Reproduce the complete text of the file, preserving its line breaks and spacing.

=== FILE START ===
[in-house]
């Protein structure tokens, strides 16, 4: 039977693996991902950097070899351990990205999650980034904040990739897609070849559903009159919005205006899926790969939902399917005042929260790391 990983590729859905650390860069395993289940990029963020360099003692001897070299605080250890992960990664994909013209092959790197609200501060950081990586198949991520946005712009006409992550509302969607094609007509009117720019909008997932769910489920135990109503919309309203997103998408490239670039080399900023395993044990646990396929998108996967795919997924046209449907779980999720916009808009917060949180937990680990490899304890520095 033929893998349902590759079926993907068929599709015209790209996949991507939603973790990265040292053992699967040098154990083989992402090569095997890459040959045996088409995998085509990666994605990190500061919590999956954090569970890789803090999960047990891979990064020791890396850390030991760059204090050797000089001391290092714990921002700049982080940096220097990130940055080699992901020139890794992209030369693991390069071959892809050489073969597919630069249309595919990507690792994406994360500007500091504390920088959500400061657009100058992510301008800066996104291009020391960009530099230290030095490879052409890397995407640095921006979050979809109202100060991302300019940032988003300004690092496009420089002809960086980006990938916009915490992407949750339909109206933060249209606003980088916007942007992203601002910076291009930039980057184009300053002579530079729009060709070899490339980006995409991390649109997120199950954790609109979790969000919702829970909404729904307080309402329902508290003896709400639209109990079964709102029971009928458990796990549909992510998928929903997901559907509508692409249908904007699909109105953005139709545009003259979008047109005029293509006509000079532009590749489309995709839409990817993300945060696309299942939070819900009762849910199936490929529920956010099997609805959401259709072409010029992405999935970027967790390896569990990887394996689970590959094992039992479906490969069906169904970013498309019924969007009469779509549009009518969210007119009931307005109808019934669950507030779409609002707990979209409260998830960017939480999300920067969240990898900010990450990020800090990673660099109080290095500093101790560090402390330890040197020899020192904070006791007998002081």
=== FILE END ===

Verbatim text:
[in-house]
């Protein structure tokens, strides 16, 4: 039977693996991902950097070899351990990205999650980034904040990739897609070849559903009159919005205006899926790969939902399917005042929260790391 990983590729859905650390860069395993289940990029963020360099003692001897070299605080250890992960990664994909013209092959790197609200501060950081990586198949991520946005712009006409992550509302969607094609007509009117720019909008997932769910489920135990109503919309309203997103998408490239670039080399900023395993044990646990396929998108996967795919997924046209449907779980999720916009808009917060949180937990680990490899304890520095 033929893998349902590759079926993907068929599709015209790209996949991507939603973790990265040292053992699967040098154990083989992402090569095997890459040959045996088409995998085509990666994605990190500061919590999956954090569970890789803090999960047990891979990064020791890396850390030991760059204090050797000089001391290092714990921002700049982080940096220097990130940055080699992901020139890794992209030369693991390069071959892809050489073969597919630069249309595919990507690792994406994360500007500091504390920088959500400061657009100058992510301008800066996104291009020391960009530099230290030095490879052409890397995407640095921006979050979809109202100060991302300019940032988003300004690092496009420089002809960086980006990938916009915490992407949750339909109206933060249209606003980088916007942007992203601002910076291009930039980057184009300053002579530079729009060709070899490339980006995409991390649109997120199950954790609109979790969000919702829970909404729904307080309402329902508290003896709400639209109990079964709102029971009928458990796990549909992510998928929903997901559907509508692409249908904007699909109105953005139709545009003259979008047109005029293509006509000079532009590749489309995709839409990817993300945060696309299942939070819900009762849910199936490929529920956010099997609805959401259709072409010029992405999935970027967790390896569990990887394996689970590959094992039992479906490969069906169904970013498309019924969007009469779509549009009518969210007119009931307005109808019934669950507030779409609002707990979209409260998830960017939480999300920067969240990898900010990450990020800090990673660099109080290095500093101790560090402390330890040197020899020192904070006791007998002081």